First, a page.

Summary: Living in the natural world and experiencing some of first and recent videogames.
By Rio Arrojado, Bahia, Brazil, c. 1982. Photograph by my father, Peter Griffee. I was 5 years old, running around with shorts, often knee-high boots and a stick deep in the Brazilian Cerrado. At first we lived in tents, with a makeshift kitchen whose fire also heated water pumped in from the river. There were plant nurseries, big snakes and spiders, a cleared field for futebol and another that served as a runway for a sturdy aeroplane that was the only other way to arrive other than a two-day hike through wild savannah.
Computer games increasingly shape young people’s education as we are surrounded by computers, even carrying them in our pockets.
This can be positive, but like our attention, and most things that we make, the majority of games and commentary about them are shallow, so it is worthwhile to shine a light on good writing about games.
Comment by “AmIFirstToThink” in the Hacker News discussion of the article:
It gives you a chance to put yourself on the shrink couch in the privacy of your room. You get to know yourself little bit more. You know how flimsy the safeguards are for you to not do the wrong thing. Laws, religious ethics are flimsy to stop you from doing the wrong thing. You realize that at the end of the day, it is up to you as the individual, to do the right thing in a situation.
Found first Earth-like planet near the Cave Nebula, 2,479.89 light years from Sol (around 150 jumps) in the Elite simulation.
There are five planets in the system, including Earth-like Cave Sector CL-Y D15 4, which I am excited to be the first to discover, thus accomplishing my mission to find and name an Earth-like in the simulation. I dedicate this discovery to my late father, Peter Griffee.
The planet’s radius is 4,722km, about one third smaller than earth, and its days are, if I understand the orbital period time correctly, two times longer than on Earth.
Looking into a side of the Milky Way from the Asellus system in Elite: Dangerous. The glowing red star is Asellus Primus B, 0.16 light years away.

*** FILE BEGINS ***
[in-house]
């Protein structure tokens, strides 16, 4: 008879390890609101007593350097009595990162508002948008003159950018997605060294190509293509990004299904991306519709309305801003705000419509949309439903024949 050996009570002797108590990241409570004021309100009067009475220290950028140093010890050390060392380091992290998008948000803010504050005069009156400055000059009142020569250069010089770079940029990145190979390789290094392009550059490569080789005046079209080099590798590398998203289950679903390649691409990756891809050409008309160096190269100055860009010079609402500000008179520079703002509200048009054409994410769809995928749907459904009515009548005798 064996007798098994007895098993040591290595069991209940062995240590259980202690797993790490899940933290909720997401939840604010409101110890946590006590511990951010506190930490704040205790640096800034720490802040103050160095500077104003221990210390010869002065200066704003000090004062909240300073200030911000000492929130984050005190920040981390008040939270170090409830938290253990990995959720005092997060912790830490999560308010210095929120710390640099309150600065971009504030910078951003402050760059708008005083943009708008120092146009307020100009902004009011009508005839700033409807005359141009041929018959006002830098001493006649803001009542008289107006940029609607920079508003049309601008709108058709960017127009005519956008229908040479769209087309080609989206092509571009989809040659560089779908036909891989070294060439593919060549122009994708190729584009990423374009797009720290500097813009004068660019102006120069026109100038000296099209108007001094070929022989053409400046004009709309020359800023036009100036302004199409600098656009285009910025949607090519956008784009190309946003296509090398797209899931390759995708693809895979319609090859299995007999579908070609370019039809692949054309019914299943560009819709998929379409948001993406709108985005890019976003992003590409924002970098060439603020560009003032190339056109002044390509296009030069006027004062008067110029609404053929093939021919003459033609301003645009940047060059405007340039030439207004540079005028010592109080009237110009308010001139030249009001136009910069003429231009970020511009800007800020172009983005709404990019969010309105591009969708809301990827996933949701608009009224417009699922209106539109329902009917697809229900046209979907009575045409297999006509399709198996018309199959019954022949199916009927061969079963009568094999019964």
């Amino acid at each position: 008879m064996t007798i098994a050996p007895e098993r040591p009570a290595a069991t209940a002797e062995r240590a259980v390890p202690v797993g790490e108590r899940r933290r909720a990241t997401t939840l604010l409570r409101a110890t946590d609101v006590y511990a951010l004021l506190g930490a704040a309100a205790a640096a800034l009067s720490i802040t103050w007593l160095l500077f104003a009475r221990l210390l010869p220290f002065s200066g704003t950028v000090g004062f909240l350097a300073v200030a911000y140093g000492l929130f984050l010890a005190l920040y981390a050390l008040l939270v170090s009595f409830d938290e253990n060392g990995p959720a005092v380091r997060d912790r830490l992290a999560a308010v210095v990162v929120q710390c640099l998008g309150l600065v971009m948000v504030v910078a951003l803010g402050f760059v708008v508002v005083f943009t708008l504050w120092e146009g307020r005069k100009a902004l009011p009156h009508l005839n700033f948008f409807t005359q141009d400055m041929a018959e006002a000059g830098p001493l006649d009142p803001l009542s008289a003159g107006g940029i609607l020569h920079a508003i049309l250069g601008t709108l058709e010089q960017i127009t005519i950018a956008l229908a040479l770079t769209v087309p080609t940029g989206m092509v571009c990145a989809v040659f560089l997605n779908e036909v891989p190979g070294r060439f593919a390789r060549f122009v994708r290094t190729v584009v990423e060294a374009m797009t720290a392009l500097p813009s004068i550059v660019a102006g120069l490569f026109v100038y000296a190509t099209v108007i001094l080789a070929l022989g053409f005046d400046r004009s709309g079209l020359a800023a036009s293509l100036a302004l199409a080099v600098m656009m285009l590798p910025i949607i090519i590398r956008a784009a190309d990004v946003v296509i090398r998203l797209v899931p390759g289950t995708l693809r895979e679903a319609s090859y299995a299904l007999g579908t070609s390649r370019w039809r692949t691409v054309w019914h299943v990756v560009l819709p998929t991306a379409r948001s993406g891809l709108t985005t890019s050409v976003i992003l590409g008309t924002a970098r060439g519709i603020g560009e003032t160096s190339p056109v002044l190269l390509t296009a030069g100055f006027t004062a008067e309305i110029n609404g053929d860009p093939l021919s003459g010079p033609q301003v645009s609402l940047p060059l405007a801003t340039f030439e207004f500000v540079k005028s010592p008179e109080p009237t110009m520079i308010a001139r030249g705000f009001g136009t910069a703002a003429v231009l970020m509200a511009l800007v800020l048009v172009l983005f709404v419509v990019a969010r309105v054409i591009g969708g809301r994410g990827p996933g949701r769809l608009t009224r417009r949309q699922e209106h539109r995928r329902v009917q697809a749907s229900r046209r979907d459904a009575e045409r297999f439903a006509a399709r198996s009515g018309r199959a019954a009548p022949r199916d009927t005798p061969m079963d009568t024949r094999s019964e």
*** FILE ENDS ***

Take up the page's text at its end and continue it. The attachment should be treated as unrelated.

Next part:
Thunder ends the hyperspace jump and we are now in a different here in a different now with glowing orb of fire filling our view. Hazard proximity sensors are going off and we maneuver away toward points of light in the darkness of space — some very bright, others invisible if not for the navigation overlays which indicate the orbits and positions of celestial bodies in this system.
The best gaming moments are social — we like sharing our experiences with others. I remember playing SimCity 2000 for hours together with a friend in São Paulo. I’d have the controls while he sat next to me and discussed the computer simulation before us.
In 1984 David Braben and Ian Bell managed to fit a simulated galaxy into 22 Kilobytes — a computer programming feat that inspired the creation of the first internet newsgroup as well as a generation of programmers.
Now, after a successful crowdfunding campaign, Braben is bringing the classic Elite computer simulation1 to a new generation, and this time it simulates what we know about our existing galaxy, with procedural programming techniques based on real-world data filling in what we don’t.
‘SteveWilds’ in the comments of The New Yorker’s article:
@jmr You can also explore this reconstructed galaxy in David Braben’s game. In fact the first and biggest player group in the game will be the First Great Expedition, whose goal is to travel as far into the simulation as possible, mapping and recording their discoveries as they go, as virtual scientific endeavour.
No other computer game has given people the opportunity to do this, let alone in a theoretically accurate simulation of this scale.